First of all was this book started with Blue’s curse – if she kisses her true love he will die. I felt like this was the whole premise of the book but at the end it was just left. Is she gonna kill Gansey if she kisses him everytime? The book said Gansey would die because she was a mirror and something about Gansey being saved by Cabeswater, but this happened again? So by the logic of the first curse she will still kill Gansey but I wouldn’t know as this wasn’t explained.

Then we had the three sleepers who were mentioned a lot in book three but as we turned out this simply wasn’t true. Why was this even a thing when there clearly wasn’t three sleepers? We were told over and over again Gansey was meant to wake one of them. He never “woke” anyone who had been asleep. Furthermore Gansey’s weird ability to say what he wants to happen wasn’t explained. Unless you consider that everything he was able to command was a product of Ronan’s dreams so it would make sense that Gansey had the same power in Ronan’s dream that he had over Ronan. Again I don’t know for sure.

Finally we have Ronan himself, most of the magical realism in this book was based on psychic abilities, fortune telling and tarot card reading. How is it that Ronan can take things from dreams? A power so different to what has been described within the realms of normal within the book. This question is absolutely VITAL when you consider that Ronan is directly responsible for about 80% of the plot. It was never explained why Niall could do it and Ronan can do it but not Declan. For me this was the most important thing as without this explanation the books become a random series of events accidentally orchestrated by Ronan. These are just a few of the many questions and loose ends I was left with when finishing this book.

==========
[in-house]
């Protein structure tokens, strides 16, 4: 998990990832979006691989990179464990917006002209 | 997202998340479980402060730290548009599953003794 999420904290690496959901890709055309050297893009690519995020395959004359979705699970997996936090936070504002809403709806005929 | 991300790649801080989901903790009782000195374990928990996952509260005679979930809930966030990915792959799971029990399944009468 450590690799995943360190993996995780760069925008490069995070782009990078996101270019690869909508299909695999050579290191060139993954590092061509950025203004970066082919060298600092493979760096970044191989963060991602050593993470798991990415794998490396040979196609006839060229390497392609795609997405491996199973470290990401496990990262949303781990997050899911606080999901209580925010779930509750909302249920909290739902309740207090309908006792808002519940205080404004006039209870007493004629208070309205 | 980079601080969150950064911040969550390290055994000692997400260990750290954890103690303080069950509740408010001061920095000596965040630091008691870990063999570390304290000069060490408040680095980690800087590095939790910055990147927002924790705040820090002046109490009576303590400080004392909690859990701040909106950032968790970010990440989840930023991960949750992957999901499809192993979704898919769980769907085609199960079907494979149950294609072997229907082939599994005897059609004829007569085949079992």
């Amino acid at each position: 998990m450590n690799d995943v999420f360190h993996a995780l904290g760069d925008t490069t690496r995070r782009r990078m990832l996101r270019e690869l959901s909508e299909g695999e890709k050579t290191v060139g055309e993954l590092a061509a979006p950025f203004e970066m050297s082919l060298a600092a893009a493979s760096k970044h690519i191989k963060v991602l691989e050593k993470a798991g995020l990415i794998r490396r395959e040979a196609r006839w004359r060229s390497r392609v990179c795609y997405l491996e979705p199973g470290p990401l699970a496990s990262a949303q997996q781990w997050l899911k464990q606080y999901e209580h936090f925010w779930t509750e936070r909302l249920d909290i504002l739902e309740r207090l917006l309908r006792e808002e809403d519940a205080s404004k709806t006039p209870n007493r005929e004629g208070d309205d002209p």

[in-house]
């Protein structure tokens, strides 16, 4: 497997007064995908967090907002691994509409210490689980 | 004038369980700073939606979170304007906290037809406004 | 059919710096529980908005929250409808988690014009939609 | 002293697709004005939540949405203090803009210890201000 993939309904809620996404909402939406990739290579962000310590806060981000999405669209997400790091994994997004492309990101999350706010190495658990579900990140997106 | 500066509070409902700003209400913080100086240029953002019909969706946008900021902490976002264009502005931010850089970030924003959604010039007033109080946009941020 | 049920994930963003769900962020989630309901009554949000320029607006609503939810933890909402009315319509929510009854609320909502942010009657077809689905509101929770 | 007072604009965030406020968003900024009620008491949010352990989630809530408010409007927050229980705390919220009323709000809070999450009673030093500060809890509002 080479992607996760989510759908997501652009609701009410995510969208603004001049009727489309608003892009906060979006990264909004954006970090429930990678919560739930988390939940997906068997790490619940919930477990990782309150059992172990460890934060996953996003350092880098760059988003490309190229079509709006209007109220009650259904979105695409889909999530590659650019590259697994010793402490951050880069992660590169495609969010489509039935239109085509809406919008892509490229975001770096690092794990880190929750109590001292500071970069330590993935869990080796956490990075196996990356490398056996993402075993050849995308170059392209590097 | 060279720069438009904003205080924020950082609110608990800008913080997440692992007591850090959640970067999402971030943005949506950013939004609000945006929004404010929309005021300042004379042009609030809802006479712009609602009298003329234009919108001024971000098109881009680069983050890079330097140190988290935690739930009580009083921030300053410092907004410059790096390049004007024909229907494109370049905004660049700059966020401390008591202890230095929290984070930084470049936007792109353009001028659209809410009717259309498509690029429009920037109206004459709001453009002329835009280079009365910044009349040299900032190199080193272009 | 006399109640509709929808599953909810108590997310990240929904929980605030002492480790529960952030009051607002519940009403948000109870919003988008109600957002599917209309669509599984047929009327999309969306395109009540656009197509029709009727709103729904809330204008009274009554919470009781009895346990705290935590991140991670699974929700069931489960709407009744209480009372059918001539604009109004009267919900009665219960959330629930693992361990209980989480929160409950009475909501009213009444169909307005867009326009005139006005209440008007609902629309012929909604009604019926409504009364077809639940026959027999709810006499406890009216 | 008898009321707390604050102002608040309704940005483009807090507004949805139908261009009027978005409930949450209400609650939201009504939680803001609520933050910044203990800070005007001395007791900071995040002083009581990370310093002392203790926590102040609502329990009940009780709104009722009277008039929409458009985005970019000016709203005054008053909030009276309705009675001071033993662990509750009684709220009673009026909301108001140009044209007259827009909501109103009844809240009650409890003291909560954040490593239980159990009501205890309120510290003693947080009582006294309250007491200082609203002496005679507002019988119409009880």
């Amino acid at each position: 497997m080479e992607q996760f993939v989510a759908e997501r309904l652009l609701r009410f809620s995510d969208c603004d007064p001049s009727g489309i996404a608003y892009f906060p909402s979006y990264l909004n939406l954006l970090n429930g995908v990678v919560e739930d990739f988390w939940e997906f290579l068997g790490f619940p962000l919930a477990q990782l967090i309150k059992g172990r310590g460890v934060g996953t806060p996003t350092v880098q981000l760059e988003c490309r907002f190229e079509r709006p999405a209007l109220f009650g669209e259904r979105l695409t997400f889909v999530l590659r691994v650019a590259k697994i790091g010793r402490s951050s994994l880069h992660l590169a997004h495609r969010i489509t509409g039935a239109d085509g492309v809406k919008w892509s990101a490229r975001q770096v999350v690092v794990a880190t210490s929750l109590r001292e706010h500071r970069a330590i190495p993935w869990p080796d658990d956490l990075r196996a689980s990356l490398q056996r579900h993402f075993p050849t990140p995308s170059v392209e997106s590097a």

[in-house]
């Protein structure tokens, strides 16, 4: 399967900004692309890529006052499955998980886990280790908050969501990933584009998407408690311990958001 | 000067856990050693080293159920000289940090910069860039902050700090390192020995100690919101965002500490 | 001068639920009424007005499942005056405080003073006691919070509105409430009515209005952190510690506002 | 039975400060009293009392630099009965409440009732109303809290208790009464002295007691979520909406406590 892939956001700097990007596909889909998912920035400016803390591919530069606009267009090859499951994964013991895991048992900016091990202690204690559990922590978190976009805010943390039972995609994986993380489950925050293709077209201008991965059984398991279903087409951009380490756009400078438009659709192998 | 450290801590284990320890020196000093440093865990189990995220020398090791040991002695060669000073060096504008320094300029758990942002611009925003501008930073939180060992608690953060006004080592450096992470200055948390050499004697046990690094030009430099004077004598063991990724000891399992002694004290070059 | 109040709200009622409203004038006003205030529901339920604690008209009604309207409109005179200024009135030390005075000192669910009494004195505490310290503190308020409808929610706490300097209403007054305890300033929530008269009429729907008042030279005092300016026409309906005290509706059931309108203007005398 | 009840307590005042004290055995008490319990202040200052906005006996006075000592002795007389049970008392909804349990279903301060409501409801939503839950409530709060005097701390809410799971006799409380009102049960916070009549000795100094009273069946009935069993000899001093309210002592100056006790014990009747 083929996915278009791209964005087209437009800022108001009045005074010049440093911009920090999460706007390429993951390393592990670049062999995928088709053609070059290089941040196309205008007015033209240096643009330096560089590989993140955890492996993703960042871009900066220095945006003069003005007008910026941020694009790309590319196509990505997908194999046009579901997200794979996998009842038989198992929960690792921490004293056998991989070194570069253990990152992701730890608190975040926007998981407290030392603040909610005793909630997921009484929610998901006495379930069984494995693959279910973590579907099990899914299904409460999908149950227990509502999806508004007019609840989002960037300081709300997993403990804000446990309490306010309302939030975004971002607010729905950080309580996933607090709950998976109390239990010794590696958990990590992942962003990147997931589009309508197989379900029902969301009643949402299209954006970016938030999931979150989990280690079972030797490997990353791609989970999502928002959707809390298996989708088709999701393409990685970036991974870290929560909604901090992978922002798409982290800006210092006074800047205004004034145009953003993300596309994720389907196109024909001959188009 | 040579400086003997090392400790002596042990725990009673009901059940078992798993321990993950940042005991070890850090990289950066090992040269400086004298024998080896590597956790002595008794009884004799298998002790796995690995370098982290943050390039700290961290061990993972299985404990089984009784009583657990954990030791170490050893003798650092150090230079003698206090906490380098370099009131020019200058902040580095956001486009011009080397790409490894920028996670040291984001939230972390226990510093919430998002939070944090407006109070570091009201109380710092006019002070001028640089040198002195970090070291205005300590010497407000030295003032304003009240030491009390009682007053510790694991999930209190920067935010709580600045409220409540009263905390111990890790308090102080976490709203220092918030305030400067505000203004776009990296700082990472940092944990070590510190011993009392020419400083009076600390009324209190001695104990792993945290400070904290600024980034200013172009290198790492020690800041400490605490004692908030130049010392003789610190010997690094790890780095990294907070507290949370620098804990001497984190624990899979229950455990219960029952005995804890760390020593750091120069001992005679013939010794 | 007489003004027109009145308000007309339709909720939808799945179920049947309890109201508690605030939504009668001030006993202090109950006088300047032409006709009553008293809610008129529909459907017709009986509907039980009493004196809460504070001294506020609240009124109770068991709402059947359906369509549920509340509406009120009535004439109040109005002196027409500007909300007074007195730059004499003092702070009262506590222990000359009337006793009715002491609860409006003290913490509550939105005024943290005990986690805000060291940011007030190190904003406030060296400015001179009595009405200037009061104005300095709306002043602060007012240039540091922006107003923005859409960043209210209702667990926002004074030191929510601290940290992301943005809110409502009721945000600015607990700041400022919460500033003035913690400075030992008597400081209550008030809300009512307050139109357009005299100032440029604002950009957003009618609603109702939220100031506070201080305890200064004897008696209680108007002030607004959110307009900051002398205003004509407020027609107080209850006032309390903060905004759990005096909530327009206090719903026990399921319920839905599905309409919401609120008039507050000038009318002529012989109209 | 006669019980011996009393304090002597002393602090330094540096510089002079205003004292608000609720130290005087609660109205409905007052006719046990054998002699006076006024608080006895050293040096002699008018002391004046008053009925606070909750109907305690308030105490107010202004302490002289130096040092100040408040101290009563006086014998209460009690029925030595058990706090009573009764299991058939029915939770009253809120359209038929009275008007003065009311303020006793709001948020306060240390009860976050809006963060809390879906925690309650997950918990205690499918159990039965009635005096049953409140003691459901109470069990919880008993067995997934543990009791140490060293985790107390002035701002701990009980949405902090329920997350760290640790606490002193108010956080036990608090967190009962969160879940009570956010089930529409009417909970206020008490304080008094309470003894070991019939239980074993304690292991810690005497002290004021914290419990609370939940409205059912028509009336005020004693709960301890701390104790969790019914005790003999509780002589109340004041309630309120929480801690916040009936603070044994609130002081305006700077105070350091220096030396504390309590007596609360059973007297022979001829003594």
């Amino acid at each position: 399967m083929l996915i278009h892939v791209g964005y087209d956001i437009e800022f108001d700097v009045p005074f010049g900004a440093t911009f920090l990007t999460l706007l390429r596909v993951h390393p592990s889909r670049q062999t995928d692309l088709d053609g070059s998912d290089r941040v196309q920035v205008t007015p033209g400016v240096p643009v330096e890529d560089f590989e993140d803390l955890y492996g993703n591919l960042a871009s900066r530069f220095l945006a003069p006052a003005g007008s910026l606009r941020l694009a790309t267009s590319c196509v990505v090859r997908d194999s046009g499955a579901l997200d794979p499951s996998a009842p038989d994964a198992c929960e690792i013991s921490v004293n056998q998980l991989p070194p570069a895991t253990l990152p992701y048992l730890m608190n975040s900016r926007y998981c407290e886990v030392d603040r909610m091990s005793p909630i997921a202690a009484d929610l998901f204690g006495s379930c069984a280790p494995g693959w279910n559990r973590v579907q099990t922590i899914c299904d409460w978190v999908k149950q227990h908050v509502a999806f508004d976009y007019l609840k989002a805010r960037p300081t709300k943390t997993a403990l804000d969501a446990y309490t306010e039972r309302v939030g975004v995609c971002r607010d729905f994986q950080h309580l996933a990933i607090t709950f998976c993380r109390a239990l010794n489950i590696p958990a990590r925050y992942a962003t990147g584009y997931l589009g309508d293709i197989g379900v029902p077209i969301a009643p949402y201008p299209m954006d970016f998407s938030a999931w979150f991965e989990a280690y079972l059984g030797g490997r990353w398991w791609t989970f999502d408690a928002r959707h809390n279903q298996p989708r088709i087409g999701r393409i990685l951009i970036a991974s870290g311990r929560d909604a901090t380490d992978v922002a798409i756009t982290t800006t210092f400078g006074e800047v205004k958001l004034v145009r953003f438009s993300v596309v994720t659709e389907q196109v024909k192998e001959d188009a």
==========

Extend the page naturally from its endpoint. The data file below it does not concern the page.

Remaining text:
I also felt there was a lot of extra side characters and plot that was introduced only to be ignored and amounted to nothing by the end. For example Henry Cheng, I have no idea why I was reading about him, his mother, his dumb bee or his kidnapping. It was like he was replacement Noah and the replacing had to be done quickly. I liked Henry, I liked him a lot,  but I wish he had been more carefully woven into the story, and I would have liked him more if Noah hadn’t disappeared for Henry to appear. Henry’s friendship with Gansey was so forced I was convinced he was doing his mother’s bidding and was gonna turn on them all any second.

I have mixed feelings about the ending on the one hand I kind of loved what happened when they discovered Glendower and what that meant in the end. This element of realism was a really nice touch and showed that it was all about the journey and not the destination. The rushed series of events on the side of a road however, wasn’t what I thought this story was building to. I guess it just fell a bit flat for me, I didn’t get that feeling you get when you are reading a really intense part of the book. I felt like I had stumbled upon the ending without realising I was there.

I didn’t feel like anyone’s story was concluded properly it just kind of ended or maybe the right word was paused. I have no idea what happened to Maura, Calla, The Gray Man, Noah, Artemius etc. This may have been deliberate by the author to allow for more books, but I feel like the story of the Raven King should have ended, even if there are more adventures and stories to be told in this world.

Rating: 3/5 stars